But of course it didn’t work out that way. I would write a few poems and I would lose the voice which made me think I had never had the right voice for the character to begin with. I would add a new character or a plot point and suddenly I would have to revise the outline to make everything fit. Another day I would pull up a card and have absolutely no idea what I was talking about and what my intentions had been at that place in the plot. And of course on those days I convinced myself that I had no business writing this book at all. That my best writing was behind me. That I couldn’t do it again, had lost my touch, you name the self-abuse, I heaped it on myself.
But there were also those days when I pulled up a card thinking it was just a snippet of what I should write next and I would discover a poem nearly fully done and filled with such vividness that it made me gasp or cry. The ones that are filled with characters so real that I am sure if I saw them walking down the street I could call out their name and they would turn around. Those are the days, the poems, I hold onto when the writing gets tough.
As I am typing this, Cassie is sitting beside me whining for the mini-meal I have promised her in another ten minutes. I fear she is going to go hoarse with the constant whining but I know she will survive. We are adjusting on many levels. We are breaking her meals into smaller ones through-out the day. We are taking her outside for potty breaks more frequently rather than waiting for her to ring the bells. We are walking with her up and down the stairs and blocking her from them when we have to leave her home alone. We are making lists of people who could help us if we need to be gone at a time when she needs her medication. We are revising our lives around this very special dog we love.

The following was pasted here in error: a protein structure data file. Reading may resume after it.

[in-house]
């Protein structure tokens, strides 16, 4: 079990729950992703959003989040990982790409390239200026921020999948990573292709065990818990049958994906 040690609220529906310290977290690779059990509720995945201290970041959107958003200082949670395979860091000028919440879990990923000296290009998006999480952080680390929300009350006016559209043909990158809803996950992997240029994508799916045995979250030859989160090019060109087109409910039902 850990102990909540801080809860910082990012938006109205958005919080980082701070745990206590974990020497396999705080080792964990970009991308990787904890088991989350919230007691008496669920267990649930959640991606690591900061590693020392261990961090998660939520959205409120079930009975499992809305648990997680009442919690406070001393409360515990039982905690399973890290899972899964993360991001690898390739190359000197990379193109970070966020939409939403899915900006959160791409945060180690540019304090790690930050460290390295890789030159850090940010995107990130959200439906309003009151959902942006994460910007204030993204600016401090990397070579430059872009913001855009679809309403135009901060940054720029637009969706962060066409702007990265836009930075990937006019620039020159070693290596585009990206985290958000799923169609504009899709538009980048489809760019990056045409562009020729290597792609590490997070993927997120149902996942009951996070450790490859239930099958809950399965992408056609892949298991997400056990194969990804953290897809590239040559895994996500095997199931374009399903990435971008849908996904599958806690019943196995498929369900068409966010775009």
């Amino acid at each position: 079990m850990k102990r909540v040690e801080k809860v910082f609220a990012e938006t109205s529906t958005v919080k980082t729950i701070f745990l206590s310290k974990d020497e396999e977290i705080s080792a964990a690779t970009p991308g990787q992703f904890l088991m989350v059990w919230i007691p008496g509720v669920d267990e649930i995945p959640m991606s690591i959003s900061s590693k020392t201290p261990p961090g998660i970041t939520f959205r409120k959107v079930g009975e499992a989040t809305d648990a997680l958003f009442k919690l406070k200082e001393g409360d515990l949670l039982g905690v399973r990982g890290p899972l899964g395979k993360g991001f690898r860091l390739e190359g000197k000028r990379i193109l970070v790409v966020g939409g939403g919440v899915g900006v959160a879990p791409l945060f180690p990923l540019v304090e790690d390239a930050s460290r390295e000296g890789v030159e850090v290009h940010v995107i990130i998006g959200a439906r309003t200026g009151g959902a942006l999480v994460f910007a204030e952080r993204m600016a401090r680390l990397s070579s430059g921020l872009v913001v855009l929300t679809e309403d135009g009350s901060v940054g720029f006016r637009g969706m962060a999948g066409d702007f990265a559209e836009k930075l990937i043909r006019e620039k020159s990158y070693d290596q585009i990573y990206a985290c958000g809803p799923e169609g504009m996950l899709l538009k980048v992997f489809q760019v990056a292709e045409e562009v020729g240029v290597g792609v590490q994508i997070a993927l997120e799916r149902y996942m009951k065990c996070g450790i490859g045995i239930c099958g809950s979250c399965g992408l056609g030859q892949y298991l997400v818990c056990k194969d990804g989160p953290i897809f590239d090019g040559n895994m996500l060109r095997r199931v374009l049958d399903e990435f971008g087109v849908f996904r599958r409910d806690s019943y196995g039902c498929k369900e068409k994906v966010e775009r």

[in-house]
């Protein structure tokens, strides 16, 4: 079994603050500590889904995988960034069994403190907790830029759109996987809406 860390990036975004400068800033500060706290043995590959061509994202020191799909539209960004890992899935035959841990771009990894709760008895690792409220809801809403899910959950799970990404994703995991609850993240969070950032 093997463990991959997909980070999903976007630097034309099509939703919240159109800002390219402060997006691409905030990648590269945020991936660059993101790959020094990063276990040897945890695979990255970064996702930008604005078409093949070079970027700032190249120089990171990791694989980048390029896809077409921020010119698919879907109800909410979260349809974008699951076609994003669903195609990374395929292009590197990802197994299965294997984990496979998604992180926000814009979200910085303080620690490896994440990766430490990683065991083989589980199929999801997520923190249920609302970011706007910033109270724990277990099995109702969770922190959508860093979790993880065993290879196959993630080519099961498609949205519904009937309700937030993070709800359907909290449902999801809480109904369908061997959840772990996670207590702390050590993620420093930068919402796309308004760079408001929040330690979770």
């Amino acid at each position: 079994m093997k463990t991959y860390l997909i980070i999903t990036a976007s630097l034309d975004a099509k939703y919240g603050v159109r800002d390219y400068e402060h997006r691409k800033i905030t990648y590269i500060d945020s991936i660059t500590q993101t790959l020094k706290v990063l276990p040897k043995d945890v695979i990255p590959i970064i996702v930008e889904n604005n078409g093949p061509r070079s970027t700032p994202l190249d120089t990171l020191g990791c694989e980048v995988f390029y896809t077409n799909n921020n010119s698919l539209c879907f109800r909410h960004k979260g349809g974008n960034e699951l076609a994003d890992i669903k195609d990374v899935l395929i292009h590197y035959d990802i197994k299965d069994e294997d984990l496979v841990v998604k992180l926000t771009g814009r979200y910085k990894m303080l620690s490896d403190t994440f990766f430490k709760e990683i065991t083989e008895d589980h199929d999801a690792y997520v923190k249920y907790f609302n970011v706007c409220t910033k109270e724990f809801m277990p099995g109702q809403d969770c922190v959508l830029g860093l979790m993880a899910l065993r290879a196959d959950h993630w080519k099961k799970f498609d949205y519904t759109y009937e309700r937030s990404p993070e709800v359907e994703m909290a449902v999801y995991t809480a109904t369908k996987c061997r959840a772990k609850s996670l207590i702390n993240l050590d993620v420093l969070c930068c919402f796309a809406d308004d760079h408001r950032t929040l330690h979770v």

At the same time, we still do the same things we have always done with her, play ball, wrestle with her big orange gorilla, and go for walks
When you make a decision to bring a dog into your home and make it a part of your family, there’s no guarantee that it will be a perfect fit. There are always adjustments to be made of one kind or another. Cassie’s first year with us was filled with a different kind of medical concern as we worked to diagnose the auto-immune disease she had and then, eventually, find the correct medication to keep that under control. We made that work. We will make this work too.
When you commit to writing a novel there is no guarantee that the story you first start to tell will be the same story when you finally type “the end” and close the book. You have to be willing to make adjustments along the way as your characters come into their personalities and begin to take over, as mine always do. You have to be willing to fight your way through the multiple garbage drafts and revision and spend a lot of time gazing at the screen or the blank pages of your notebook and asking yourself, okay, what happens next and how can I make it work?
Some days are easier than others.
You don’t give up on dog or the book just because things get tough. A mountain in your path just means you need to find another way to get to where you want to go, whether that’s to the end of the book or to a happy dog chasing squirrels in the backyard.